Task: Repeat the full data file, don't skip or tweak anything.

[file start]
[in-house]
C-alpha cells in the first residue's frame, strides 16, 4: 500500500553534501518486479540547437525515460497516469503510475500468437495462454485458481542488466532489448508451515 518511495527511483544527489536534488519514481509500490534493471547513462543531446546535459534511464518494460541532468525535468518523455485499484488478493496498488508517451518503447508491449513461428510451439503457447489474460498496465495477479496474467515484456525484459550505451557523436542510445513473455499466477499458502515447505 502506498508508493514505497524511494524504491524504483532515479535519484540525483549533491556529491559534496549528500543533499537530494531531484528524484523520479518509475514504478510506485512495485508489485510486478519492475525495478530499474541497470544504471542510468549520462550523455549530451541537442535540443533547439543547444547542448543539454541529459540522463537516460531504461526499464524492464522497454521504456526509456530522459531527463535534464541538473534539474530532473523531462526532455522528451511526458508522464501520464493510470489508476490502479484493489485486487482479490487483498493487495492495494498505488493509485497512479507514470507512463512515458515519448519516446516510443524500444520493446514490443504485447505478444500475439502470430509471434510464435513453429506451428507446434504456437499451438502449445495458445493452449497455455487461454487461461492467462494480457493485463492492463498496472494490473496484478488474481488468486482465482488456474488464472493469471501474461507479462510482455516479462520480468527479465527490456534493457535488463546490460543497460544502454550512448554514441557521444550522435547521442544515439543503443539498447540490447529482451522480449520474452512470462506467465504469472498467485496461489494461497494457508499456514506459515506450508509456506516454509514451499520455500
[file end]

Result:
[in-house]
C-alpha cells in the first residue's frame, strides 16, 4: 500500500553534501518486479540547437525515460497516469503510475500468437495462454485458481542488466532489448508451515 518511495527511483544527489536534488519514481509500490534493471547513462543531446546535459534511464518494460541532468525535468518523455485499484488478493496498488508517451518503447508491449513461428510451439503457447489474460498496465495477479496474467515484456525484459550505451557523436542510445513473455499466477499458502515447505 502506498508508493514505497524511494524504491524504483532515479535519484540525483549533491556529491559534496549528500543533499537530494531531484528524484523520479518509475514504478510506485512495485508489485510486478519492475525495478530499474541497470544504471542510468549520462550523455549530451541537442535540443533547439543547444547542448543539454541529459540522463537516460531504461526499464524492464522497454521504456526509456530522459531527463535534464541538473534539474530532473523531462526532455522528451511526458508522464501520464493510470489508476490502479484493489485486487482479490487483498493487495492495494498505488493509485497512479507514470507512463512515458515519448519516446516510443524500444520493446514490443504485447505478444500475439502470430509471434510464435513453429506451428507446434504456437499451438502449445495458445493452449497455455487461454487461461492467462494480457493485463492492463498496472494490473496484478488474481488468486482465482488456474488464472493469471501474461507479462510482455516479462520480468527479465527490456534493457535488463546490460543497460544502454550512448554514441557521444550522435547521442544515439543503443539498447540490447529482451522480449520474452512470462506467465504469472498467485496461489494461497494457508499456514506459515506450508509456506516454509514451499520455500